My Child Has Frequent Sore Throats: Can You Help?

My Child Has Frequent Sore Throats: Can You Help?

Sore throats, medically called pharyngitis, are a common ailment, especially in children. If your child has frequent or recurrent sore throats, seeing an ear, nose, and throat specialist can get them back on the road to health.

At Oasis Ear, Nose, and Throat, otolaryngologists Dr. James Osborne and Dr. Bryan Smedley see many cases of sore throats at their Surprise, Arizona practice, many of them children. Since several different concerns can cause sore throats, their first step is to provide an accurate diagnosis, and then they follow up with a treatment plan. Here’s what’s involved.

Sore throat causes

A viral or bacterial infection usually causes garden-variety sore throats, and there is a wide range of both types of pathogens that can produce sore throats as a symptom. Sore throats associated with a runny nose or cough are more likely to be viral. Viral infections tend to clear on their own with a little TLC and about 7-10 days.

Mononucleosis, or “mono,” is another common cause, in this case, an Epstein-Barr virus (EBV) infection. It often presents with very large tonsils.

However, if your child doesn’t have these other symptoms, or if a high fever accompanies their sore throat, the doctor may recommend testing for strep throat, a bacterial infection we often treat with antibiotics.

Infections aren’t the only possible cause of a sore throat. Non-infectious causes tend to have milder symptoms. Some possibilities include:

Any sore throat that never resolves completely or that goes away and then returns is known as a “recurrent” or “chronic” sore throat. We treat most cases with observation, supportive care, or antibiotics if needed. It’s important to determine what’s causing these chronic cases, so the doctor can treat the underlying problem.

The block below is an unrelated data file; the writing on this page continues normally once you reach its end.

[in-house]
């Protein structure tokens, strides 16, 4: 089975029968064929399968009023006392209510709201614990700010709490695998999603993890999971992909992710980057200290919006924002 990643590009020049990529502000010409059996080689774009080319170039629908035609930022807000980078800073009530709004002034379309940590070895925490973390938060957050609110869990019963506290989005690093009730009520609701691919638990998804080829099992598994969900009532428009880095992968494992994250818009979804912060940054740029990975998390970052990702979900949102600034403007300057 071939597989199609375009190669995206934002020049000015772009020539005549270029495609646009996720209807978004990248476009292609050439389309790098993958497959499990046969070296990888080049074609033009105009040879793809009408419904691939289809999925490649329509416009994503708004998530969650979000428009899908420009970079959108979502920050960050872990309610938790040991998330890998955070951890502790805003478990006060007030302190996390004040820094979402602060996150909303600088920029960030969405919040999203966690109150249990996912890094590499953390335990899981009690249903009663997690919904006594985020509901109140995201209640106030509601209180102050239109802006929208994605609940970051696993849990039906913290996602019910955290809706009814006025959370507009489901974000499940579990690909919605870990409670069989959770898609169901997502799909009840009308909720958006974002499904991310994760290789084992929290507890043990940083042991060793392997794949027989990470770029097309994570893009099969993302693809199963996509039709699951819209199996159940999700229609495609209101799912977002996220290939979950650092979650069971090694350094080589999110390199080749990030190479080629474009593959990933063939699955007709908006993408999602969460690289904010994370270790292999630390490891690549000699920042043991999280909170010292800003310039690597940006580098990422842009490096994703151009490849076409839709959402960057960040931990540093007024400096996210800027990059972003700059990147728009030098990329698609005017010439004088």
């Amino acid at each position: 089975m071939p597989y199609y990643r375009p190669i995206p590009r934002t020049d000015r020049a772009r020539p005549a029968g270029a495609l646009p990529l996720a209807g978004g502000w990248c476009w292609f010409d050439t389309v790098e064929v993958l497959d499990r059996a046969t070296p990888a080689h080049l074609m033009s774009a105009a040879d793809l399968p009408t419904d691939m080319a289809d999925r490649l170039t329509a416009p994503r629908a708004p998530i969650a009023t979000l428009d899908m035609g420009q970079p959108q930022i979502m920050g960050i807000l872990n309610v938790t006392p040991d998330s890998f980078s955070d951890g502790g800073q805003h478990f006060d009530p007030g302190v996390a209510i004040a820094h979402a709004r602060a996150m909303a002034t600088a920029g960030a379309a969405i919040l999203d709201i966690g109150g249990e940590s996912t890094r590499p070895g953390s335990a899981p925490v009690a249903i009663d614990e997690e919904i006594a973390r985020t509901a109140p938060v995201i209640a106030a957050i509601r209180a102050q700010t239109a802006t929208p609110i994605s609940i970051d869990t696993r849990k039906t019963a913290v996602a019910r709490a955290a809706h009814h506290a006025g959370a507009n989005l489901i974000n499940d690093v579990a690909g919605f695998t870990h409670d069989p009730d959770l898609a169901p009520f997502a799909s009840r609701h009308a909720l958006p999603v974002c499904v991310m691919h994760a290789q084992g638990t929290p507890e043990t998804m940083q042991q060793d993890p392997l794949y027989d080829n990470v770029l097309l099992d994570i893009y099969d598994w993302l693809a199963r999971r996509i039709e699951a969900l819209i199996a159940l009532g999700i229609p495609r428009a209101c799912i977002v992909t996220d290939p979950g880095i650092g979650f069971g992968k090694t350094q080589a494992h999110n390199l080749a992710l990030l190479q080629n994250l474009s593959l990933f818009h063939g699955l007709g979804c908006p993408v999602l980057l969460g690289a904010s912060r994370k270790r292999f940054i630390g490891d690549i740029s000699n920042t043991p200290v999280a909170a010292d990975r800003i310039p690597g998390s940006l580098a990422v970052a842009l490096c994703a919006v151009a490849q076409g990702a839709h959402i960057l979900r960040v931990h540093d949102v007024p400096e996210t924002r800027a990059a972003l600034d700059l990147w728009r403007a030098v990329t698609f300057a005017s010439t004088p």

One possibility is inflammation of the tonsils, the immune system tissue at the back of the throat. We keep track of how many tonsillitis episodes your child has each year to help determine if it would be beneficial to have the tissue surgically removed. Every child is different, but in general, the topic comes up when they’ve had at least three episodes each year for the last three years or if there are multiple infections within the same year.

A sore throat can also come from breathing problems during sleep, and these problems are another common reason doctors evaluate the tonsils and adenoids and possibly remove them. A tonsillectomy procedure may improve your child’s quality of life, help them avoid antibiotics, and decrease missing out on school and social activities.

Is my child contagious?

If a viral or bacterial infection causes chronic pharyngitis, then it can be transmitted from one person to another through saliva, mucus, and nasal discharge. A number of viruses and bacteria can survive on surfaces for long periods, too, and these can spread the disease through the joint use of towels, toothbrushes, clothing, or eating utensils.

Viral pharyngitis is contagious as long as your child has symptoms. If the cause is bacterial, a course of antibiotics reduces the period of contagion. Generally, you’re not contagious after 24 hours of taking an effective antibiotic.

Treating chronic sore throats

Treatment for chronic pharyngitis depends on the underlying cause. We’ve already discussed tonsillectomies as a possible treatment when the tonsils are affected, but what about sore throats due to other underlying causes?

Environmental pollutants

Bad air quality, smoke, chemicals, or other environmental pollutants can lead to chronic pharyngitis. By avoiding the triggers as much as possible, the throat should heal, and the symptoms diminish.

Allergic reactions

If your child has seasonal or other allergies, nasal sprays, and other over-the-counter medications can effectively treat the sore throat. In severe cases, you may need stronger medication from your Oasis ENT provider.

Acid reflux

Stomach acid should stay in the stomach, where it helps digest food. However, the lower esophageal sphincter may not close properly in people with laryngopharyngeal reflux, allowing acid to move back up the GI tract. If your child’s sore throat is due to acid reflux, they may benefit from lifestyle changes, like changing their diet, losing excess weight, or taking medications formulated to reduce the symptoms.

If your child has a sore throat, it’s best to come into Oasis Ear, Nose, and Throat so our doctors can determine the underlying cause and provide a treatment plan that minimizes the discomfort while they heal. To learn more or to get started, call us at 623-207-7560, or book online with us today.

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